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Author: Barry Eichengreen, UC Berkeley

What will be the demonstration effect of Western sanctions on Russia? And what will be the reaction of China and of other countries worried about similarly being on the outs with the United States? Will they shift their foreign exchange reserves away from US treasury bonds? Will they reduce their reliance on the dollar and US banks? Will they curtail their commercial and technological dependence on the United States, cutting supply chains and reshoring production? Will the global economy be reconfigured into rival blocs?

The answer to these questions is no. Although we have seen some movement in these directions, this has not been a result of Russian sanctions. Prior to Putin’s attack on Ukraine, the United States and China, along with other countries in their orbits, had moved some way in the direction of decoupling. The United States and China slapped tariffs on one another’s exports, and a change in US administration has brought no sign of these being reversed.

The United States has also prohibited sales to China of high-tech gear potentially useful for surveillance. In 2021, President Biden issued an executive order denying 59 Chinese defence and surveillance firms access to US investment finance.

All this is occurring against the backdrop of declining dollar dominance. The share of the dollar in foreign exchange reserves has fallen from around 70 per cent of the global total at the turn of the century to less than 60 per cent today. Most of this movement has been toward the currencies of small, open economies with strong policies, such as the Canadian and Australian dollars, South Korean won and the Swedish krone.

There is no particular reason to think that sanctions against Russia will accelerate these trends. Russia has been sanctioned not just by the United States, but by a coalition of Western countries, including Japan and Australia. Collectively, these countries are the source of 95 per cent of identified global foreign exchange reserves. This means that Russia and other countries contemplating a scenario in which they find themselves in the same position cannot hedge against sanctions risk by shifting from the dollar into other Western currencies.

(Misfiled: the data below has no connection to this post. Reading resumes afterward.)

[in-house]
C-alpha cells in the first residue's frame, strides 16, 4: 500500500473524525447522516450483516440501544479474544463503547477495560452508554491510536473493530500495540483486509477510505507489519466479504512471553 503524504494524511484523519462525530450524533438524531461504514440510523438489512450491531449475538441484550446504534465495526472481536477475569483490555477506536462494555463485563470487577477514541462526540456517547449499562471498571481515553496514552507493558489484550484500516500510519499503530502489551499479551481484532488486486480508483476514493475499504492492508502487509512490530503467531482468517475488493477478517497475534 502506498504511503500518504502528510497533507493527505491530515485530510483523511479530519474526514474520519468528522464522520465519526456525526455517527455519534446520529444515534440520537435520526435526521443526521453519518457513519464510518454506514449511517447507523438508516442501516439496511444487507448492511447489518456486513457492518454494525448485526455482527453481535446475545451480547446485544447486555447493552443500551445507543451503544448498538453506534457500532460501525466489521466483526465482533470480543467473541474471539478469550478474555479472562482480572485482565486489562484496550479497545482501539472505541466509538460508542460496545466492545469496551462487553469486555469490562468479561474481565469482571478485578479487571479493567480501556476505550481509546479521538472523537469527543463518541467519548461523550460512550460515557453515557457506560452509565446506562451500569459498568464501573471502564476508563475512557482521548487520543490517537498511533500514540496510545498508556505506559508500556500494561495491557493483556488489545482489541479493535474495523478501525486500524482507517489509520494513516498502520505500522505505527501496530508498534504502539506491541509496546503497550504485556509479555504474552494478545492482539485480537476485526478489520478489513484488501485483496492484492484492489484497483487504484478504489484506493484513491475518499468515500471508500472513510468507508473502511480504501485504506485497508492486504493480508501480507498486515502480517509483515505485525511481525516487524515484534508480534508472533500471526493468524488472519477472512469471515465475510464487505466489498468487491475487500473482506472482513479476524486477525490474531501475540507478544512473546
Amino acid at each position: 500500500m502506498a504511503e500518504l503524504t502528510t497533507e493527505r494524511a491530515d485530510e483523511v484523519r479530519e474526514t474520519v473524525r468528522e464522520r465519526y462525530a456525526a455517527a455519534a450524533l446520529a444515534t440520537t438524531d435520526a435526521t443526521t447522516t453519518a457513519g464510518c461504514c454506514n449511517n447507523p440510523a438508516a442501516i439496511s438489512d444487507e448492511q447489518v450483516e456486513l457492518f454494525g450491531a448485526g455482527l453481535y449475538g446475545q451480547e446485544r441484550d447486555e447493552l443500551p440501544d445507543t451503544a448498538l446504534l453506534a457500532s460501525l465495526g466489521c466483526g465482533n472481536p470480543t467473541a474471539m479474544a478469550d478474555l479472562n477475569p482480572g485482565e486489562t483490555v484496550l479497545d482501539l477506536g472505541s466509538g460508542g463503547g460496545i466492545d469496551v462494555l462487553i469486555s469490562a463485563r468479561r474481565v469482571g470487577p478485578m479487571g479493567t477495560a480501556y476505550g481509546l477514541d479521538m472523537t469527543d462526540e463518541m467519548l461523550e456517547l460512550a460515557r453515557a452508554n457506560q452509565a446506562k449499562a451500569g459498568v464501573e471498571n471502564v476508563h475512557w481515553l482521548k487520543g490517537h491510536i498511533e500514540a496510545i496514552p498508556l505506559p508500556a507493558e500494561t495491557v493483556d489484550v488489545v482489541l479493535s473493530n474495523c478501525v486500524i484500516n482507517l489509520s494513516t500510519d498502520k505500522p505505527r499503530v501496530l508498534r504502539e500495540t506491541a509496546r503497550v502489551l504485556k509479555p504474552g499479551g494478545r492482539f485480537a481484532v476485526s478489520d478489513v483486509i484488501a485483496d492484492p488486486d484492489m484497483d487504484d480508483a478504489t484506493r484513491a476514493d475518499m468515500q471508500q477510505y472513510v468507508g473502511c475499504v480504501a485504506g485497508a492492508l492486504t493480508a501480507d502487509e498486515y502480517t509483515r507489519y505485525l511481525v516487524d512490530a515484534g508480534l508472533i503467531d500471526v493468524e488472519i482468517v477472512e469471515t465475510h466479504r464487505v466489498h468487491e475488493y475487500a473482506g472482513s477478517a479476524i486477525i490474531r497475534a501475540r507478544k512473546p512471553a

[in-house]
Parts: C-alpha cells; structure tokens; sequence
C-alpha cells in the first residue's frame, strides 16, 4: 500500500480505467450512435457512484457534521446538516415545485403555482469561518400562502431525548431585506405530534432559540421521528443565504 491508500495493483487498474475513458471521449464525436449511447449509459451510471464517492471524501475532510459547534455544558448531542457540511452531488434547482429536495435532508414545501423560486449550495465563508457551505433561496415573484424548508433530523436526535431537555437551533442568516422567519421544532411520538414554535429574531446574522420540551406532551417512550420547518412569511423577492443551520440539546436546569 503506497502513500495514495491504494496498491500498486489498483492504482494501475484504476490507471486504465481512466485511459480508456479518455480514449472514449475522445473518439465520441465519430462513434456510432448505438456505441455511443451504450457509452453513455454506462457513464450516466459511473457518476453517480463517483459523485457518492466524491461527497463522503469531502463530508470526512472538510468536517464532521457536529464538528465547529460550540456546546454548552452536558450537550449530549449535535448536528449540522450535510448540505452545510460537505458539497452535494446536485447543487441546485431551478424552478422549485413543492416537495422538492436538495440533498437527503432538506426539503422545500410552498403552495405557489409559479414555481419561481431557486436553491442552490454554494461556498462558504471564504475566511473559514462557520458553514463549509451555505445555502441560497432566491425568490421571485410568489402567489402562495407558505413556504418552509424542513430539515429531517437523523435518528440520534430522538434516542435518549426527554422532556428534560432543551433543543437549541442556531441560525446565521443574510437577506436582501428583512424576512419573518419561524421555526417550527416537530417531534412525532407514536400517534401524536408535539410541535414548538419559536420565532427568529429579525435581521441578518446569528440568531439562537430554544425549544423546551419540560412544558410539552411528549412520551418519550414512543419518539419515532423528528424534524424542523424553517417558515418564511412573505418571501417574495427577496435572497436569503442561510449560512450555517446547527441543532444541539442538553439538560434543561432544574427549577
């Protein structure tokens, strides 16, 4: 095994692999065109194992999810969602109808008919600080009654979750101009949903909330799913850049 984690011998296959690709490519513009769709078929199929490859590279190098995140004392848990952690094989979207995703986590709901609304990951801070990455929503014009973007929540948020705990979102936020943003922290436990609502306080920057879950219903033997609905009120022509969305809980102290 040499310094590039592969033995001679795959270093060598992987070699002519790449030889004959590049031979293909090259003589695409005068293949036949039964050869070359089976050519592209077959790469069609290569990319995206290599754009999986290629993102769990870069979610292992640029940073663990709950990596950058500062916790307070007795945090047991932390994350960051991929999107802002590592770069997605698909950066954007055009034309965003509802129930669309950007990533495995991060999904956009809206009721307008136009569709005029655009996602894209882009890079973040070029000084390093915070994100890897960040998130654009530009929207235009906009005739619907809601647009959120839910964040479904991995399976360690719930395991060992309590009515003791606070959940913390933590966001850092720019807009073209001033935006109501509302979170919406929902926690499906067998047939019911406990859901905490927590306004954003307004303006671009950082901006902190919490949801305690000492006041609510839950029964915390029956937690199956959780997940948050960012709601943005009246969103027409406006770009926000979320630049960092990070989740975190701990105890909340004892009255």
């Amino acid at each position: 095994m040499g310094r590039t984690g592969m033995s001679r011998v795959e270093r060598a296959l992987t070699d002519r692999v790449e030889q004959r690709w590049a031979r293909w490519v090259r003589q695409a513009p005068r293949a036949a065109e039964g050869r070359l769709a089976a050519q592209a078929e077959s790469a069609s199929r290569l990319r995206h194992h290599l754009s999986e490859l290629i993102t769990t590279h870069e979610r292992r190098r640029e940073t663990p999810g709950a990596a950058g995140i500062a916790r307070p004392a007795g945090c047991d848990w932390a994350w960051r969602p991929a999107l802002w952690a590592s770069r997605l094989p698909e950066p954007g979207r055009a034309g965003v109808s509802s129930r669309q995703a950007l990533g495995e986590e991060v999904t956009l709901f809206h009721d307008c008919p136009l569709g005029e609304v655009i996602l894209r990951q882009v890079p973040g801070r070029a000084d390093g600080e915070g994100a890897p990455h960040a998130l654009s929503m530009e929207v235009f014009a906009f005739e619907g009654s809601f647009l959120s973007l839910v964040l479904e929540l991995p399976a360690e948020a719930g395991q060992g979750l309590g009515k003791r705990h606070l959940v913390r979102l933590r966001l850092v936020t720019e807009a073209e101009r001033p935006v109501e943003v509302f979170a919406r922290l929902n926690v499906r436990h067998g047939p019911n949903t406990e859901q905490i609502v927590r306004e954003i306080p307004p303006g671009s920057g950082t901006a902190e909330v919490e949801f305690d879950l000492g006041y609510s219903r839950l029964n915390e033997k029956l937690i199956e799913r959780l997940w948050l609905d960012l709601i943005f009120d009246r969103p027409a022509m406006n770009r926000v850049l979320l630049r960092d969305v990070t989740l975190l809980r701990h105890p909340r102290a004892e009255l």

Countries which face sanctions may attempt to shift to gold, as Russia has done, but gold is in limited supply. They may shift towards the Chinese renminbi, but this currency comprises less than 3 per cent of allocated foreign exchange reserves and is not a form in which China can hold foreign assets. While isolated countries, such as Russia, can shift their reserves and monetary relations in these directions, these options are not available on a large scale to the rest of the world.

It is not just US banks and clearing houses that have been prohibited from doing business with Russian institutions. Governments worried about Western countries weaponising their currencies may seek to make more payments via the renminbi. They will clear those payments using the Cross-Border Interbank Payment System (CIPS), China’s equivalent of the US Clearing House Interbank Payment System (CHIPS) or the United Kingdom’s Clearing House Automated Payments System (CHAPS).

But CIPS is still a small fish in a sea of whales. CHIPS processes 40 times as many transactions for 10 times as many participating banks worldwide — including several Chinese banks. CIPS also depends on SWIFT, the Belgium-based Society for Worldwide Interbank Telecommunications, for most cross-border messaging.

Recent events may encourage additional banks to make cross-border payments through CIPS. But it is revealing that although China has been building CIPS for seven years, its transactions and membership remain far behind those of Western clearing houses.

If sanctions on Russia will not break the world economy into Western and Eastern blocs, a Chinese incursion into Taiwan most certainly would. At a minimum, China will be subject to the same range of sanctions. Its foreign exchange reserves will be frozen and it will be barred from SWIFT. China could insist that foreign counterparties make payment exclusively in renminbi and route their payments through CIPS, but its business with the West would be decimated.

This would be an economic catastrophe for China and the world economy. And Chinese officials know it. Taiwan can derive at least some comfort from the fact that President Xi Jinping evidently cares more about the health of his economy than does President Putin.

Two windows on China’s intentions will be its use of dollars and its reliance on SWIFT. If China trims its dollar reserves, this might be an indication that it is preparing for sanctions. If China insists that foreign banks with which it does business install digital translators to convert CIPS’s Chinese language messages into their local language, this may be an indication that it anticipates being barred from SWIFT.

On the other hand, China’s moves could be innocent. Its reserve managers may simply be seeking to reap the benefits of diversification — a better combination of risk and return. Or they may only be trying to further develop the capacity of their home grown payments system. Either way, it is important to keep a watchful eye.

Barry Eichengreen is George C Pardee and Helen N Pardee Professor of Economics and Political Science at the University of California, Berkeley.

The post The international financial consequences of Mr Putin first appeared on News JU.

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